I came across this great animated movie named Coco- which won 2017 Academy award as best animated movie in 2017. This film is based on the Rivera family based in Mexico. What amazed me was the similarities between the Indian way of treating or worshiping the forefathers who are dead with the Mexican culture.
Story of COCO-
A family of husband, wife and little girl Coco who was into the music, got disturbed when the husband leaves the family to achieve name in music world and never returns. The wife decide to up bring her daughter and decides to make shoes. She involves her daughter, son-in-law and soon other relatives get into the business and become big name in the shoe industry. They abandon music from their lives.
The great-great grandson Miguel however is big music fan and consider a musician Ernesto de la Cruz as his idol. There is a festival in Mexico named Día de los Muertos which means “Day of the day”, on this day families remember their dead relatives keep their photo and offer them what they liked. In the offerings there is picture of Miguel’s great great grandmother along with his great great grandfather but the face from the photo is torn but he has guitar in his hand, which is same as the guitar of Ernesto de la Cruz, which makes Miguel believe that Ernesto de la Cruz is his great great grandfather.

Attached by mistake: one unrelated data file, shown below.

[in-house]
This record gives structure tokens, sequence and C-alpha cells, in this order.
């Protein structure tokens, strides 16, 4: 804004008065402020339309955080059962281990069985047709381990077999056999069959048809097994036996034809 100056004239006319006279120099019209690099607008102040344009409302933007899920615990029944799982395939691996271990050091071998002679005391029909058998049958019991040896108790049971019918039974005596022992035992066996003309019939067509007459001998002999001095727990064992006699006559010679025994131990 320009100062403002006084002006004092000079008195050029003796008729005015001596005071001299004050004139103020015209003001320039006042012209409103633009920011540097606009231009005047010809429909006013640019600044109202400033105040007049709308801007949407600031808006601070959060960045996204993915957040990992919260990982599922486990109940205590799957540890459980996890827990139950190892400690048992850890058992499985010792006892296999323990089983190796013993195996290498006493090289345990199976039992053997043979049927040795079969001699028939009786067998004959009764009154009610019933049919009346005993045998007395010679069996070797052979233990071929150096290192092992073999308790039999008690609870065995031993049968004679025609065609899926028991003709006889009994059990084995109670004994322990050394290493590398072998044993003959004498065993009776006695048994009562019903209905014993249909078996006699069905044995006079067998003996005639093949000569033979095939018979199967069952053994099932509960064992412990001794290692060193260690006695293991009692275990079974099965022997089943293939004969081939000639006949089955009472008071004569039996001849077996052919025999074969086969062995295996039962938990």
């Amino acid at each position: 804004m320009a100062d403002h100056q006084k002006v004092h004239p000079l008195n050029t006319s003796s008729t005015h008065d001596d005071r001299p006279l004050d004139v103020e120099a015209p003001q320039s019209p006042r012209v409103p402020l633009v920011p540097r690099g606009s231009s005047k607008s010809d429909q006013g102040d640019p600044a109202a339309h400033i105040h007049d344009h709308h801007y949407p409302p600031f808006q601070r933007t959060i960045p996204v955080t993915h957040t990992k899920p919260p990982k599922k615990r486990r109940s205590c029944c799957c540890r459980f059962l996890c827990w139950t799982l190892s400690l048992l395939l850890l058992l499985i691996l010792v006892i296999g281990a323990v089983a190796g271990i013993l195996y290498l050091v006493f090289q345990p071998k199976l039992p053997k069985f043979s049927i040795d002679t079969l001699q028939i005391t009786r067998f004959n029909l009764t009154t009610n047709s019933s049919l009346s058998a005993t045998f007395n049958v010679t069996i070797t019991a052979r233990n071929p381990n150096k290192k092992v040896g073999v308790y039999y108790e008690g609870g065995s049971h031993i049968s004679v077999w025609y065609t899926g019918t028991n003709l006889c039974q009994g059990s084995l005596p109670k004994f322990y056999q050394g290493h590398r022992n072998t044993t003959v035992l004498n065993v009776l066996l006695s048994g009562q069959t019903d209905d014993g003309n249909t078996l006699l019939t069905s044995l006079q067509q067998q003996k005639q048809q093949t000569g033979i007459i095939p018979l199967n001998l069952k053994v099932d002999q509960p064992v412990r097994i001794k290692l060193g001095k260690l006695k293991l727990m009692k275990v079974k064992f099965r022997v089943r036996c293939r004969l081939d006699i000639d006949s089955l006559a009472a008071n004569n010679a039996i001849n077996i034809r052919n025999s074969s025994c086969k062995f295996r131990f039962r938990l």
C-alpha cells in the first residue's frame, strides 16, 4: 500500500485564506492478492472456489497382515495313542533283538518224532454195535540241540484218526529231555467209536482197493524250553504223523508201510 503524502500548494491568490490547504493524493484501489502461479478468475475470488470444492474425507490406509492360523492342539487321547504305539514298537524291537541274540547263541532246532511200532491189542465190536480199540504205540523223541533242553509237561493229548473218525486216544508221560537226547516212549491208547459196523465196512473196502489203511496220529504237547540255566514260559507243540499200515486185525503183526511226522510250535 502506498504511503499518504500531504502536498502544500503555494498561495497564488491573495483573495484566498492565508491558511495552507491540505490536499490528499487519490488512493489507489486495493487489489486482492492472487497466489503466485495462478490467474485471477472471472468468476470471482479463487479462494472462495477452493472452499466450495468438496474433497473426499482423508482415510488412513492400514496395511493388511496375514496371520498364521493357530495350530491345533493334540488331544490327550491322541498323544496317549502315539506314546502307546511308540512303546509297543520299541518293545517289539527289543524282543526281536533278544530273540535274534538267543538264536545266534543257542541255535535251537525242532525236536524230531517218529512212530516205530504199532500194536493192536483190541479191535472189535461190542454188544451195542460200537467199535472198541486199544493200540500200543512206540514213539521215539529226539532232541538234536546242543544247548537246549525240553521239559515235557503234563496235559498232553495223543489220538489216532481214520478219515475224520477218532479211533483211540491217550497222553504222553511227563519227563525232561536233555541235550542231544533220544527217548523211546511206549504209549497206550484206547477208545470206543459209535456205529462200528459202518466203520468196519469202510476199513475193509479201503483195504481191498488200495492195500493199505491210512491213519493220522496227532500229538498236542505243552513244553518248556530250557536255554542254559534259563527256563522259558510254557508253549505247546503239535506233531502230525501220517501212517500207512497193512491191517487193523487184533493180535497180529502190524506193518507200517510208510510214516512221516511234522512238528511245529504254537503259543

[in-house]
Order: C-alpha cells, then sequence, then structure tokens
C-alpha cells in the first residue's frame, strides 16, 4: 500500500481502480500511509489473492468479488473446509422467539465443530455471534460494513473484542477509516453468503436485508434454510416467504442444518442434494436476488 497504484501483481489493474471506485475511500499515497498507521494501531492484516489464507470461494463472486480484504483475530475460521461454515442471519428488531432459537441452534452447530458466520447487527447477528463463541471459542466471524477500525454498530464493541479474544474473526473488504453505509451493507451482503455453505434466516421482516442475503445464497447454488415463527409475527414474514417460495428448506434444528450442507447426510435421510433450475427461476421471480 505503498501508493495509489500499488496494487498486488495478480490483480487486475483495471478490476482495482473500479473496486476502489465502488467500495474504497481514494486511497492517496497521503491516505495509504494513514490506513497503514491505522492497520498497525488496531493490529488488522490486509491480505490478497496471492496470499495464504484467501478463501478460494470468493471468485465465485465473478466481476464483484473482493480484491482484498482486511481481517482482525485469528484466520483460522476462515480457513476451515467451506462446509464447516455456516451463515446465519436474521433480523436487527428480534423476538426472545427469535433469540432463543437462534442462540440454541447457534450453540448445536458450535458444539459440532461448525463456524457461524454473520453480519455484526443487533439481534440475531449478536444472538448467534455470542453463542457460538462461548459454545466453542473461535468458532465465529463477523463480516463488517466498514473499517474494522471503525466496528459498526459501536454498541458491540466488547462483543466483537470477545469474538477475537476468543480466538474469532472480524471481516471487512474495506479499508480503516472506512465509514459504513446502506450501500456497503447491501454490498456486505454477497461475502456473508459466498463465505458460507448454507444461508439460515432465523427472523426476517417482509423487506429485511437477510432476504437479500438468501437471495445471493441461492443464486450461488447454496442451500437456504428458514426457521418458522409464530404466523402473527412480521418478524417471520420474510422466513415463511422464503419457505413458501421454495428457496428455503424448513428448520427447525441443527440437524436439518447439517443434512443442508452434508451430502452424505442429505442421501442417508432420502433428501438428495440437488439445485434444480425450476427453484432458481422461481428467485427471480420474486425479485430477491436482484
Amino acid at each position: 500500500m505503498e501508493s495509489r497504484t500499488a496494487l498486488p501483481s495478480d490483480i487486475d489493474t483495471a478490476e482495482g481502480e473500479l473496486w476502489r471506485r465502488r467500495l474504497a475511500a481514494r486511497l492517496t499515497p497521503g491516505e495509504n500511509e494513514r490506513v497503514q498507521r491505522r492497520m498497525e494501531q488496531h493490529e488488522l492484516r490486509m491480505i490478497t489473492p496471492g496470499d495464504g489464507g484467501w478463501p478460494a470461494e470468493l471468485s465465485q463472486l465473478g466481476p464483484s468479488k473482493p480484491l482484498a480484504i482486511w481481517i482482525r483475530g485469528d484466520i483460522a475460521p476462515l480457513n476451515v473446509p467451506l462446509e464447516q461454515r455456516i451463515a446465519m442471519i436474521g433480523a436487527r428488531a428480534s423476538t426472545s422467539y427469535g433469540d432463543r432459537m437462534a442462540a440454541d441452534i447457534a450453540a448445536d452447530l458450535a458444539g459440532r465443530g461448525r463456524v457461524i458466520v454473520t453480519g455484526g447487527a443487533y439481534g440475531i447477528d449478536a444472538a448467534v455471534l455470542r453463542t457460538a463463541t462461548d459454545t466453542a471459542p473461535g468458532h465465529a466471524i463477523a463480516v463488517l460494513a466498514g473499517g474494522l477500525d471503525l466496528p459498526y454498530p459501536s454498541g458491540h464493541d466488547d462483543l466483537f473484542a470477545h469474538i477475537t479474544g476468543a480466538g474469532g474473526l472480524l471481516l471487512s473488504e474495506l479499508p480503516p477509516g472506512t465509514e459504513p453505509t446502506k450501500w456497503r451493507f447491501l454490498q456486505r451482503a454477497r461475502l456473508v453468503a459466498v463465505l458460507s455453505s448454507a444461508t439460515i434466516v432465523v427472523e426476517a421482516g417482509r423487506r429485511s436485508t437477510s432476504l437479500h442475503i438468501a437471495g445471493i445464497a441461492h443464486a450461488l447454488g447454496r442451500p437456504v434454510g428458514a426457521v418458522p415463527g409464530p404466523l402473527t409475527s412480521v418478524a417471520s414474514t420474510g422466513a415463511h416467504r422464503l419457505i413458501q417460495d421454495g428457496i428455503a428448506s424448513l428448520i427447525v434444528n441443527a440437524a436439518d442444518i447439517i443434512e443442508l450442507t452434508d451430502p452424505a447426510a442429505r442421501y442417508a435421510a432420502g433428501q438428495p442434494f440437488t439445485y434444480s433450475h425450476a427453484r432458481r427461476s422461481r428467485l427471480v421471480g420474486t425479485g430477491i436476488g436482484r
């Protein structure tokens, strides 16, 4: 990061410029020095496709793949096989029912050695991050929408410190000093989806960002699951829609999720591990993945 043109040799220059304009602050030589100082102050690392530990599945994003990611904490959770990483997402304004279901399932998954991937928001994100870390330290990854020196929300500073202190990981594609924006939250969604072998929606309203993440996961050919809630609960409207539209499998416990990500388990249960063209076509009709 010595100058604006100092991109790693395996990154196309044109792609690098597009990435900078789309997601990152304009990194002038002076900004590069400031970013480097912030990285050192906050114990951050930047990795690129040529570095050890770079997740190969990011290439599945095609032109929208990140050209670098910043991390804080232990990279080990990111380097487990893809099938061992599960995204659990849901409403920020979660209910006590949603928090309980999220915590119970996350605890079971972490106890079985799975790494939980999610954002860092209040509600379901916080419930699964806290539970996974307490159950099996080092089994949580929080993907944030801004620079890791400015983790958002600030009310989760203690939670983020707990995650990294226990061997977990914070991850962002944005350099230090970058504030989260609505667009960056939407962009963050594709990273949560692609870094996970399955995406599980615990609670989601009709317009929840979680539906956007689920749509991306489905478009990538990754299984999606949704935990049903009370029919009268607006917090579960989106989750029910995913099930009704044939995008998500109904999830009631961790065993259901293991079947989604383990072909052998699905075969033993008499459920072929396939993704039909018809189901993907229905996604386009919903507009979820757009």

Miguel wants to take part in the competition and let world know he is great great grandson of the greatest musician ever, but Miguel’s grandmother breaks his guitar. So he tries to steal Ernesto’s guitar from museum, and get cursed and reaches in the world of dead. (To know further story please read this article )
The similarities between Mexican and Indian culture
1. Your offerings reach to your forefathers
In a movie you could see, the dead visiting the family, takes the shadow of what he has been offered, similarly in Indian customs, we offer food to the crow in Pitru Paksha.
2. Our forefathers knows us
In one scene when Miguel’s great great grand mother sees Miguel for the first time, she calls him by his name, but she died even before Miguel was born, so how could she know Miguel’s name? This is related to the belief that our forefathers are watching us, taking care of us.
3. Even our forefathers have to leave their world of dead
Hector’s so called uncle says he is finishing and disappears as the movie reveals one concept that our forefathers can survive if we remember them, once they are forgotten they have to leave that world.
In Sanatan Dharma, we worship our forefathers but in more scientific manner. In the Bhadrapada month (Usually September), there is a ritual of Shraddha, where we prepare food for the forefathers and offer that to the priest and the crows. This ritual is done either day wise, as the day on which the relative passed away and if the exact day in not known, specific dates are dedicated to the categories of relatives to be offered.
And like Día de los Muertos, we have Sarva-Pitri-Amavasya on that day, the offerings reach to all the once who are not alive.